As Beaner brought the boy into the room, Benny slipped in just before the door shut, and felt Brun brush by his leg as the little man did the same.

     “You speak English, I know you do,” Beaner said to the boy. When Jimmy didn’t reply, Beaner smacked him across the face. “DON’T YOU?”

     Through bloodied lips, Jimmy said, “Yes, Your Grace.” The boy didn’t work very hard to cover up the loathing in his voice has he said the title.

     “Then we need to have a little one on one discussion, you and I.”

     “Three on one,” Brun said out loud.

     Benny felt a strange tingling all throughout his body and before he knew what was happening, there stood Brun at his hip, and his own hands were visible once again.

     If Benny had seen the look on Beaner’s face anywhere else, he probably would have laughed out loud. ‘Priceless,’ was the word that came to mind as the fat man stumbled back slowly with his mouth hanging open, eyes wide with surprise. But the comical moment was brief, and he quickly recovered and replaced the look with one of fury.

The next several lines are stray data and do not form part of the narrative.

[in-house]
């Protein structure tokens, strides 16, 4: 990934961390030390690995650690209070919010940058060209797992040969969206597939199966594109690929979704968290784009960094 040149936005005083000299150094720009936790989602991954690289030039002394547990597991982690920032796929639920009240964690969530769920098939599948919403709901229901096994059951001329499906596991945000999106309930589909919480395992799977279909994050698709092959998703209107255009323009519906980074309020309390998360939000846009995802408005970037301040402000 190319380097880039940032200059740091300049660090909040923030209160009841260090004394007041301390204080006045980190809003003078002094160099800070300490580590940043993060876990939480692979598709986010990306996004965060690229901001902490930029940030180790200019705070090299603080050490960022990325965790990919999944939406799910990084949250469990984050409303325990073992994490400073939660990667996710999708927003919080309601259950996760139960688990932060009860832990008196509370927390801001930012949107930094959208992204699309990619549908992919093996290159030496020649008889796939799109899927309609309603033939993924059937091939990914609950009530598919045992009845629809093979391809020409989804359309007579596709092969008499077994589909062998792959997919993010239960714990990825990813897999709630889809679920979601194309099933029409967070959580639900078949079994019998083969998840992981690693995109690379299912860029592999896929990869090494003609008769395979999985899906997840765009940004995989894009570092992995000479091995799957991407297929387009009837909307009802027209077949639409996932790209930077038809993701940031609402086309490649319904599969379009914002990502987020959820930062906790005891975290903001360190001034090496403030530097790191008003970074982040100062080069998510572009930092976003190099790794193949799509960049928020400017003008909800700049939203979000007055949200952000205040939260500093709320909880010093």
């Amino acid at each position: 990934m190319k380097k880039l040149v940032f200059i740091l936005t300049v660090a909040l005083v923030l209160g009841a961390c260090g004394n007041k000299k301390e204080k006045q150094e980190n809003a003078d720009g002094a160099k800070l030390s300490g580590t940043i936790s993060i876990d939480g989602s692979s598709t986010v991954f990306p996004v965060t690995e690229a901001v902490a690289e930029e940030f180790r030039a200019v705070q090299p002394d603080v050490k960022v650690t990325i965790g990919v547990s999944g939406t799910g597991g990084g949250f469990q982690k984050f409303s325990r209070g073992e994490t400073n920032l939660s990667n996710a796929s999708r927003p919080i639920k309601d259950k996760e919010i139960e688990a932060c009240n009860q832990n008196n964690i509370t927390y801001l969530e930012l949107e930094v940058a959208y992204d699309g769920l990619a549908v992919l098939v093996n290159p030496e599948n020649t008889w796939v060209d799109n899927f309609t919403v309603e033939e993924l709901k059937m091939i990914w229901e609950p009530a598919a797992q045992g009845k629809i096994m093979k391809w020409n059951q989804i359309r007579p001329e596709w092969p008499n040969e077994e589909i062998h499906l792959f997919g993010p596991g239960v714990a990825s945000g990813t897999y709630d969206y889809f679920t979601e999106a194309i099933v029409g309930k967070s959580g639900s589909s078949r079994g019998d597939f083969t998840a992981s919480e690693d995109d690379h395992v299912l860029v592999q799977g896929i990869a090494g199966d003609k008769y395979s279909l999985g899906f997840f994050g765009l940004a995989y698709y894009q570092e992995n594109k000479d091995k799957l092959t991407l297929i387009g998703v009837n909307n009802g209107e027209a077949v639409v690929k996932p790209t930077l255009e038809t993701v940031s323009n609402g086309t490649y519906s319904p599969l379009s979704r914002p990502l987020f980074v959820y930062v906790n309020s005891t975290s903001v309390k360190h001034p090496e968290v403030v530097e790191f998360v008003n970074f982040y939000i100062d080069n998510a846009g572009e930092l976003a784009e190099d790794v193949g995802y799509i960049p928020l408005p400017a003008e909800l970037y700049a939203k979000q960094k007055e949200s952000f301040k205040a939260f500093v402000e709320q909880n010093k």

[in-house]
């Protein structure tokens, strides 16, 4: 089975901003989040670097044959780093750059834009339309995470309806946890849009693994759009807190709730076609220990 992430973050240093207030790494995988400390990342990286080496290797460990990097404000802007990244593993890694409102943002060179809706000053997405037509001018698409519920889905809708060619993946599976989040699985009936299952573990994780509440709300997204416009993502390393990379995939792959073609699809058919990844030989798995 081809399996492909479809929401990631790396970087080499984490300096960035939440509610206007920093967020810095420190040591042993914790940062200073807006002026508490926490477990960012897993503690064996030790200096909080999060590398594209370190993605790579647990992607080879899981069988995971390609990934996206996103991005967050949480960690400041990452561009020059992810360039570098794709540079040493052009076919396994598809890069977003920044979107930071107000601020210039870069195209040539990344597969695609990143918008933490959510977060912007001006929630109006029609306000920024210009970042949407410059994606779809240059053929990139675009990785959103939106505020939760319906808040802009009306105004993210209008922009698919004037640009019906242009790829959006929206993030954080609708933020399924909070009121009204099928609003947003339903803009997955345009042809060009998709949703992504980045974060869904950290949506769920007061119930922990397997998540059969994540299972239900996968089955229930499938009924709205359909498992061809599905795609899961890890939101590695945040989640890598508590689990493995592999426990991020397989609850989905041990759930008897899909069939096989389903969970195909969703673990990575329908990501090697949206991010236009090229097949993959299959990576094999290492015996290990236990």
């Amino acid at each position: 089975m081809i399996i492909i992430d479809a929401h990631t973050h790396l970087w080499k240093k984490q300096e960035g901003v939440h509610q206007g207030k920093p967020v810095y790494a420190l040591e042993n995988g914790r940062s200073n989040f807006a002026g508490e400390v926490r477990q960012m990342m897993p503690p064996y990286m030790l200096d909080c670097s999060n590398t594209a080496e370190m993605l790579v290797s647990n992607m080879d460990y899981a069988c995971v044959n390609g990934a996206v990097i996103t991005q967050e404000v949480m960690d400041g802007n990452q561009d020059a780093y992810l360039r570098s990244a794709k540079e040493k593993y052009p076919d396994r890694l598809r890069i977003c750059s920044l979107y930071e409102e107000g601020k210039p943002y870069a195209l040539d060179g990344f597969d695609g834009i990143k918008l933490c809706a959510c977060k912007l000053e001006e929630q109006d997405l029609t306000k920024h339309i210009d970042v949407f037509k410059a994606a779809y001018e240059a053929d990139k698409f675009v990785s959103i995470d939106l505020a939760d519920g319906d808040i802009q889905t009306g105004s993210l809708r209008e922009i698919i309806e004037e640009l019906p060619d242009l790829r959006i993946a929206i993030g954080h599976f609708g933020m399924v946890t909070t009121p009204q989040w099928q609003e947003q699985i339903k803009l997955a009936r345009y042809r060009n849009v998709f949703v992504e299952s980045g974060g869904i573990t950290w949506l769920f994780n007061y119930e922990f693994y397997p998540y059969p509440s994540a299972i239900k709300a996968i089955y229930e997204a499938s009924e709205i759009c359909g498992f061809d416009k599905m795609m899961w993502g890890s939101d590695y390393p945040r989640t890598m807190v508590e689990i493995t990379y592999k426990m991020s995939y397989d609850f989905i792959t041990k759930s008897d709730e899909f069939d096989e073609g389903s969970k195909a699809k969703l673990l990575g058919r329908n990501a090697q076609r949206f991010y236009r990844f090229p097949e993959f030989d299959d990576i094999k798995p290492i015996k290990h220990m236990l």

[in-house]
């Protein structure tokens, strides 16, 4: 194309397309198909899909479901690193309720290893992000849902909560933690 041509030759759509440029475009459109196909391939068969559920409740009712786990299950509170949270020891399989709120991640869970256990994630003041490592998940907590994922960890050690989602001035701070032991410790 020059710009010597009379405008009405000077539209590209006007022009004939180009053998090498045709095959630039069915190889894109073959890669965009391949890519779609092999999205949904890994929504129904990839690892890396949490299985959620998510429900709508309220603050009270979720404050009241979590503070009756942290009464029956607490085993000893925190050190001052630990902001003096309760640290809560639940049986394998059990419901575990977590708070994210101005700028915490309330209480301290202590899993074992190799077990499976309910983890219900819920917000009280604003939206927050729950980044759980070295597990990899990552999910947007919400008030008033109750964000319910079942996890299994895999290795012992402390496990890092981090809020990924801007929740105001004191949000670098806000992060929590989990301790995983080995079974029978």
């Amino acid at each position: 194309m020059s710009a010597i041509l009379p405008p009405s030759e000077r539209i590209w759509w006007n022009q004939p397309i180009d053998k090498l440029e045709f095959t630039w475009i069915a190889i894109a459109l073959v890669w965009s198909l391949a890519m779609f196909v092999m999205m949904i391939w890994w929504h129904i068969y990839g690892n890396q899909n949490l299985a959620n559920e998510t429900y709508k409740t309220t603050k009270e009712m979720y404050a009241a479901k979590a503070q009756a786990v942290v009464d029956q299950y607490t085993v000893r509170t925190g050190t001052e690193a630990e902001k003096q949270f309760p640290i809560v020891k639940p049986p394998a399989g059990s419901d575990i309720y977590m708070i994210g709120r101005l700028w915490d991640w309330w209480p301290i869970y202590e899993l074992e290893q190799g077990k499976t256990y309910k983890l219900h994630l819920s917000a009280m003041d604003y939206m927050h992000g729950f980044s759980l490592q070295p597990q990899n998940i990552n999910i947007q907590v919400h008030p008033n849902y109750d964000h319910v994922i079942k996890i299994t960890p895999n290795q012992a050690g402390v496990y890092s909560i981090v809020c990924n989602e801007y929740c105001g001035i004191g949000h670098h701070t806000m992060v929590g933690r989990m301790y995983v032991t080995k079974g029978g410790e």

“How dare you come back here,” the man boomed.

     “You shame yourself,” was all Brun said in reply, and Benny saw in his peripheral that the large blue eye flashed menacingly.

     Beaner acted as though he hadn’t heard. “And you bring this green boy back with you, on top of what you’ve already done,” he continued. Jimmy stepped away from Beaner and stood behind Benny and Brun. “Don’t you understand, you traitor?”

     “I understand perfectly well,” Brun said. “It appears as if you are the one here who isn’t understanding.”

     “The boy is more connected to Natas than even Chase Morgana!” Beaner thundered. “He will surely bring the wrath of the Madman on the entire Vanjii tribe.”

     “I repeat, you shame yourself. When I left you were still thinking like a sane man, albeit an intoxicated sane man, but still sane. Now you sound like a blubbering idiot, even to the one who has heard you in your most ridiculous phases.”

     “Don’t speak to me like that,” Beaner said, his entire body shaking with rage. “I saved you just like I saved all of these people, and you damned well know it.”

     “We could have saved ourselves,” Brun said. Jimmy had circled around Beaner, and so Benny followed. Beaner lashed out at Brun, but Brun swung around. Before any of them could anticipate it, the big man’s arm swept around and caught all three of them right in the chest. Benny felt wood break behind him as they broke through the wall of the Village.